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Veronica @ Mixed Gems May 30, 2012 at 10:35 pm

I had to laugh out loud with this. You told the story so well and so amusingly. Very quick thinking indeed, Deb! I’m not so sure I’d be quite that quick on my feet.
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Deb May 30, 2012 at 10:54 pm

Ha ha, Veronica, I bet you could! It didn’t take much to see flaws in this one. ;)

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Lee May 31, 2012 at 8:42 pm

LOL!! Checkmate! You won the war against stupidity!

The thought of you flashing your lady bits in the post office – Gold!

Deb the humorist writer! Love it. xx
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Deb May 31, 2012 at 9:02 pm

Lee, I rarely attempt humour – despite being funny in real life! – but I thought I’d have a crack at it. ;)

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Tez May 31, 2012 at 10:36 pm

This story is a real giggle-fest – love it. Your logic is a thing of beauty.
My ‘thang’ with bureacracy began when I married in 1968 and discovered I and everybody even remotely connected to me had been spelling my first name incorrectly for 22 years. There was a lot of hoopla about whether I existed and if I should be allowed to get married. After two marriages and three different last names and hating my first name, I decided to change my whole name to one I made up for myself. As you can imagine, the rigmarole I went through with all the petty officials at every form-filling event bordered on the absurd. Now I just tell them I’m a figment of their imagination, hand over all the official papers and tell them to sort it out. It’s a hoot to watch the looks on their faces.
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Deb June 3, 2012 at 10:43 pm

Good on you for changing it altogether! And I’m having my own giggle-fest at the thought of you telling people you’re a figment of their imagination! Clever lady. x

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Liz June 1, 2012 at 9:41 am

Ha, reminds me of my own struggle.

I was born in Australia to New Zealand citizen parents at a time when NZ’ers could just come and go as they pleased in Australia.

But, to prove I was a citizen of Australia I had to provide one document for each year I was alive until I was TEN to show that I stayed here as a citizen. I don’t know about you, but my parents were INCREDIBLY lax when it came to documents – such a nightmare.

I finally got there, but my citizenship certificate states I’m only a citizen from when I’m 10 onwards. Before that? I must have been some kind of illegal immigrant out of my mother’s womb – because I didn’t have citizenship anywhere else, either!!

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Deb June 3, 2012 at 10:46 pm

Liz! I’m honoured that you’re here! I adore your blog (though too shy to comment yet!). Hilarious that you were a non-entity pre-10 years old! Maybe bureaucracy exists to amuse us? x

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Naomi Bulger June 1, 2012 at 11:12 am

Oh, bureaucratic blindness makes me laugh (then cry, then laugh again). I still think about the time my Austudy payments were apparently diverted to Naomi Campbell (because after all, Amazonian American supermodels really need university support AND Ms C and I have so much in common so it was an easy mistake to make ?!)… but this takes the cake. Thank goodness for lady bits!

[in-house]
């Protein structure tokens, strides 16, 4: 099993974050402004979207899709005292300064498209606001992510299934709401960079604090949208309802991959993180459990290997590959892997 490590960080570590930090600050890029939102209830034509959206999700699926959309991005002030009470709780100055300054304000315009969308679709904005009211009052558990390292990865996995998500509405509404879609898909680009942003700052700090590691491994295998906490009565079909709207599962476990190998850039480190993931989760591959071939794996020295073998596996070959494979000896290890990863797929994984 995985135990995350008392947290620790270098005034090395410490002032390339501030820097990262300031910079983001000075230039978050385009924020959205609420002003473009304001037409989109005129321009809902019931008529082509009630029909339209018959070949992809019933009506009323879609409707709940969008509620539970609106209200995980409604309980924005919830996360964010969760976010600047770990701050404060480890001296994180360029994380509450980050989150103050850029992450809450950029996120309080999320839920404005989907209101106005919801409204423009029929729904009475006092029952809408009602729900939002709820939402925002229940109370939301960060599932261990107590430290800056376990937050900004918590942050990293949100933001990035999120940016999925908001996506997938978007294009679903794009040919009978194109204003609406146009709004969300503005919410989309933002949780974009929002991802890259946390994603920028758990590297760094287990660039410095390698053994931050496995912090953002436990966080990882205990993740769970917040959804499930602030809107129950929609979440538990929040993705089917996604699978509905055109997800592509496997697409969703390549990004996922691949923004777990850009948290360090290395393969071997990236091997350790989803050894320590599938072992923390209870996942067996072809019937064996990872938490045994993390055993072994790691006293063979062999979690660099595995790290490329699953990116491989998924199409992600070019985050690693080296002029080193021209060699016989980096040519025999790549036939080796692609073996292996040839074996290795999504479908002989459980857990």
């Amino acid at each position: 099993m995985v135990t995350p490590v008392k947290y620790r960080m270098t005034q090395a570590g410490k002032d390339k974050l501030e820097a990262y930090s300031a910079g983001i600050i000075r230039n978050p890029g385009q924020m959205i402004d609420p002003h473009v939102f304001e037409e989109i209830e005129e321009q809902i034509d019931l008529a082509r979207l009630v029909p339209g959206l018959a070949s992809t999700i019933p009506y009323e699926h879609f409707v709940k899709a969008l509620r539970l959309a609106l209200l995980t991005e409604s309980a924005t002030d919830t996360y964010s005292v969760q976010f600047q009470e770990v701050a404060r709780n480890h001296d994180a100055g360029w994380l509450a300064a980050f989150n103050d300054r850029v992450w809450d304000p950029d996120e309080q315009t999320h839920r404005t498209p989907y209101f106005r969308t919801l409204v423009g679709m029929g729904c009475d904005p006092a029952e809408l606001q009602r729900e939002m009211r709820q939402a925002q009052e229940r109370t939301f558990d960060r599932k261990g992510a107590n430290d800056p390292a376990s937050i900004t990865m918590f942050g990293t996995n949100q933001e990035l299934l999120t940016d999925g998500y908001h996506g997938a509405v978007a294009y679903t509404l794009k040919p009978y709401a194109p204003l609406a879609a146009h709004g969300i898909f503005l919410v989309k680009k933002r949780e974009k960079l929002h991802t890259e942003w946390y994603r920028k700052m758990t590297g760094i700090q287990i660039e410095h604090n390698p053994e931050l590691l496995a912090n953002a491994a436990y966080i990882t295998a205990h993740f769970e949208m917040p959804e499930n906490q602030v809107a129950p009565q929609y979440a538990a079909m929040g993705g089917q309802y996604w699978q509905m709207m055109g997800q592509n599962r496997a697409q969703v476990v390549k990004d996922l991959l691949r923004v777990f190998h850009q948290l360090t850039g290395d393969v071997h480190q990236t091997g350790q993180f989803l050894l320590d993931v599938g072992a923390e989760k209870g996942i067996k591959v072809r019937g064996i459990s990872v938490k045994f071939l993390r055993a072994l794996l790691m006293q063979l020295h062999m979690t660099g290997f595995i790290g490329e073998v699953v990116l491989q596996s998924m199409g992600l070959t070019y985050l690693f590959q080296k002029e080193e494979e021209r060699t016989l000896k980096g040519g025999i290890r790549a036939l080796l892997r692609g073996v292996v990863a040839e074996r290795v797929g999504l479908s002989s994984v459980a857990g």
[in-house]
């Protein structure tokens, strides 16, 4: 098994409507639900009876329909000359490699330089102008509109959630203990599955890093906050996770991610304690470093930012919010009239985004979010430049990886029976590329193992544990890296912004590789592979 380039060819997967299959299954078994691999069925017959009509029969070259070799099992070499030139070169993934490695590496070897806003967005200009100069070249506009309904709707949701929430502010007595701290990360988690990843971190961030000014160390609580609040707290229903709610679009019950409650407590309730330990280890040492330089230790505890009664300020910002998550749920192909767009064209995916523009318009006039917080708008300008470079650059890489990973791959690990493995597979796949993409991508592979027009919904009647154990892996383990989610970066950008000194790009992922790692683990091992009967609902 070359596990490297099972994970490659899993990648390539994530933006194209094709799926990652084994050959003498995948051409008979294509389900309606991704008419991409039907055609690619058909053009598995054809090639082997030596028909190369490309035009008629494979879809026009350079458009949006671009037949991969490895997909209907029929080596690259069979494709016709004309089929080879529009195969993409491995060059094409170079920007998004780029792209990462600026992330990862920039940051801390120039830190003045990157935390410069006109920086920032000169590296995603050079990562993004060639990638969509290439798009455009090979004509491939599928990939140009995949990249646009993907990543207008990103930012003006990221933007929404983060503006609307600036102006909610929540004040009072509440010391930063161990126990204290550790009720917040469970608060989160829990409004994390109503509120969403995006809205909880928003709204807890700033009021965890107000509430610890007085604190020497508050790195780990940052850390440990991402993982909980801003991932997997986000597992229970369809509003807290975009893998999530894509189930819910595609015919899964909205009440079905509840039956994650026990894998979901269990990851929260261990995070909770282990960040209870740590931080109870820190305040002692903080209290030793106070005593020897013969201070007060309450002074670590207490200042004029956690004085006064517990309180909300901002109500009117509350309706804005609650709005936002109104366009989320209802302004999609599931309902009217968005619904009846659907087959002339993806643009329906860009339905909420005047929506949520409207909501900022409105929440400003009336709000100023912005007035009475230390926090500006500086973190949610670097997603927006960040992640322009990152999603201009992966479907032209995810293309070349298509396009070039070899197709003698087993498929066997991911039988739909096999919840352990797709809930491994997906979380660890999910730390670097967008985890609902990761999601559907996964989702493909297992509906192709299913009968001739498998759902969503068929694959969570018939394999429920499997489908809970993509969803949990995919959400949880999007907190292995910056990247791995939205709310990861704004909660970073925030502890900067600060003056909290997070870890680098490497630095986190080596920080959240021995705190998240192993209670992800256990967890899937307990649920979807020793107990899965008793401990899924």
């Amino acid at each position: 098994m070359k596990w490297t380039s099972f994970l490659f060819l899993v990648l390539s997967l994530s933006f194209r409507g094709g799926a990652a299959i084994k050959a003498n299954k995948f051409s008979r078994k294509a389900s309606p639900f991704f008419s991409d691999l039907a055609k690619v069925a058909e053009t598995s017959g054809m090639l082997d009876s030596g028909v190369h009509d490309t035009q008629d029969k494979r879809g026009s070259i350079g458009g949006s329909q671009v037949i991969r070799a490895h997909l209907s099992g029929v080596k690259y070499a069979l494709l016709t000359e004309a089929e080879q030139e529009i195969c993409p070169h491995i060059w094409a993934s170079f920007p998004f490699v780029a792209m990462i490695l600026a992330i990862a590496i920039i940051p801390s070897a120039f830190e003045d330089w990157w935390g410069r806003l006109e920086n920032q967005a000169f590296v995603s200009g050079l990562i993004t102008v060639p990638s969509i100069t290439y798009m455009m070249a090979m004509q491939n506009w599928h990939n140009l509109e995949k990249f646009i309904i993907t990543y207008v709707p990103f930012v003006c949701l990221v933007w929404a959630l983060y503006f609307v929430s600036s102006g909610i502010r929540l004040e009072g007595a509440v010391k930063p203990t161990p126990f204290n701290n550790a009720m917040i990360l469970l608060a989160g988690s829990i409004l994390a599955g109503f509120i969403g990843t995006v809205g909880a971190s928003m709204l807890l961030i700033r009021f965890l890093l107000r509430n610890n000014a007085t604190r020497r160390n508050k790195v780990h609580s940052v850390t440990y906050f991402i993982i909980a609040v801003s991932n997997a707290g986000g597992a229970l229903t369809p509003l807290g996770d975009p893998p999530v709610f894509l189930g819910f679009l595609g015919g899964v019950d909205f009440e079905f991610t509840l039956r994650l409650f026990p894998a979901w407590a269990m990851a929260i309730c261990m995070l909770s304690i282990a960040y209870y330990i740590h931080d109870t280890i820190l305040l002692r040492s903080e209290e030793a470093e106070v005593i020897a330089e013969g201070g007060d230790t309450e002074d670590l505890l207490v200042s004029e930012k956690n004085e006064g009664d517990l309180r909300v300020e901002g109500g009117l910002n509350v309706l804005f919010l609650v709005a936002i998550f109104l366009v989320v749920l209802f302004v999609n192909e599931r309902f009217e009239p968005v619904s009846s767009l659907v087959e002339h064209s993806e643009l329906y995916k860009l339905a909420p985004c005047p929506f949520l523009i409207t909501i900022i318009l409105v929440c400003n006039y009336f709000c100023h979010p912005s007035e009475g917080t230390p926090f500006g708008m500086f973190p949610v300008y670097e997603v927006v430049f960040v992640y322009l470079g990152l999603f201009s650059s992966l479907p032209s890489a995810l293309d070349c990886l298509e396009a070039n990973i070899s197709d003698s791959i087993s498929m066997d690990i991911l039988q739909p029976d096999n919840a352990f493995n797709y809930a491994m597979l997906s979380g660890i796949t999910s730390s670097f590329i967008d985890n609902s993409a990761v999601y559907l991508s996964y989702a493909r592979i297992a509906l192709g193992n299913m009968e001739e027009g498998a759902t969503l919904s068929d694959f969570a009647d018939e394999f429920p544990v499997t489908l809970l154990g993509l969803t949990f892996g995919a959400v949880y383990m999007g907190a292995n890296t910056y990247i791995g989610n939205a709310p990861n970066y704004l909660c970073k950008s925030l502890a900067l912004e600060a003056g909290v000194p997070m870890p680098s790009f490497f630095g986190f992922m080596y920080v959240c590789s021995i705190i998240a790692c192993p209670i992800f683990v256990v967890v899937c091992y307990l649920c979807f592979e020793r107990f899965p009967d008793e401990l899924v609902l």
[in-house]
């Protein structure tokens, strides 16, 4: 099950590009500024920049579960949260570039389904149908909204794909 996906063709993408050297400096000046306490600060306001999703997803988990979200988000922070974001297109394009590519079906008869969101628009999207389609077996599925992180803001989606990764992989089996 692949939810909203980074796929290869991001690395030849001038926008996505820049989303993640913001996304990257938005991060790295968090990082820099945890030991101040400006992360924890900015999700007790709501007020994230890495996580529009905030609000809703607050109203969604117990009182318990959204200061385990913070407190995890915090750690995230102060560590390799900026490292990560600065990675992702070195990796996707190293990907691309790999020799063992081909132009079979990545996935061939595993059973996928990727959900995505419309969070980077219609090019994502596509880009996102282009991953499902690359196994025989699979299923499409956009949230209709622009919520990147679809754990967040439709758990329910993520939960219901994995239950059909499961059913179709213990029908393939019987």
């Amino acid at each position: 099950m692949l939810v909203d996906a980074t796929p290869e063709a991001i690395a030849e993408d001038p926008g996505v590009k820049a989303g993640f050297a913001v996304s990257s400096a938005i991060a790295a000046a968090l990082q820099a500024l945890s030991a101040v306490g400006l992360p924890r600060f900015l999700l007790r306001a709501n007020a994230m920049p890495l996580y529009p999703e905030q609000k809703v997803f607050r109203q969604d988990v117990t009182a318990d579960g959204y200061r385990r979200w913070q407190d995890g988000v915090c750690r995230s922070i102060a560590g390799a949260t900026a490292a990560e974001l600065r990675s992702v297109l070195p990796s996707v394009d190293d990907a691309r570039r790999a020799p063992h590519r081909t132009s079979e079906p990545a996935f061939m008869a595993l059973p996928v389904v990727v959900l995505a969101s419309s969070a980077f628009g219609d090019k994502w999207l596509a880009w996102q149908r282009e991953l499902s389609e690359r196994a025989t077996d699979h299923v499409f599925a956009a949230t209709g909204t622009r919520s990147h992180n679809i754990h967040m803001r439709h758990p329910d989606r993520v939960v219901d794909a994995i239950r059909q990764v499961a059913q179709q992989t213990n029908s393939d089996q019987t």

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Deb June 3, 2012 at 10:48 pm

But of course! Hilarious, Naomi, this is hilarious! I’m loving all these bureacratic madness stories. xx

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Claudia June 1, 2012 at 7:19 pm

Ha ha!! Thank goodness you were so quick on your feet! My husband and I went through bureaucratic hell just to get married. He has dual citizenship, Argentinian and Croatian (born in Buenos Aires, now lives in Croaita), and I was born in the Philippines to German parents. In Croatia they wouldn’t accept my original birth certificate from the Philippines OR the official translation and document I got from the German Embassy in the Philippines. They insisted on an international birth certificate that was not older than 6 months – and that would have taken months to get I didn’t know there was such a thing as an “international birth certificate” and I’d never heard of a birth certificate “expiring” after 6 months. Still trying to get my head around that one. (We ended up getting married in Germany where the paperwork – surprisingly enough – turned out to be much less of a hassle).

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Deb June 3, 2012 at 10:53 pm

Wow Claudia – that sounds like a bureaucratic headache! I have not heard of an International birth certificate either… especially one that expires?! What a wonderful fusion of cultures you and your husband have! xx

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Sharon @ Funken Wagnel June 3, 2012 at 5:26 pm

LOL! I was reading this thinking how tempting it’d be to just flash her! But you nearly did, so…

What ridiculous logic and such a run around
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Deb June 3, 2012 at 10:54 pm

Sadly I would have probably been arrested for a public display of flesh.. and hence would be denied a passport! ;)

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Carli (@tinysavages) June 3, 2012 at 9:27 pm

So glad you didn’t have to flash in the end. This reminds me of a phonecall I had last week with our Bank. I spent ten minutes confirming my identity with the rep who had to call me back so I could retrieve an SMS code on my phone. He then pretended to have no idea who I was. I had to say to him “are you seriously pretending you didn’t just talk to me for fifteen minutes?” – this stuff drives me crazy!
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Deb June 3, 2012 at 10:55 pm

That’s infuriating, Carli, isn’t it?! How funny though.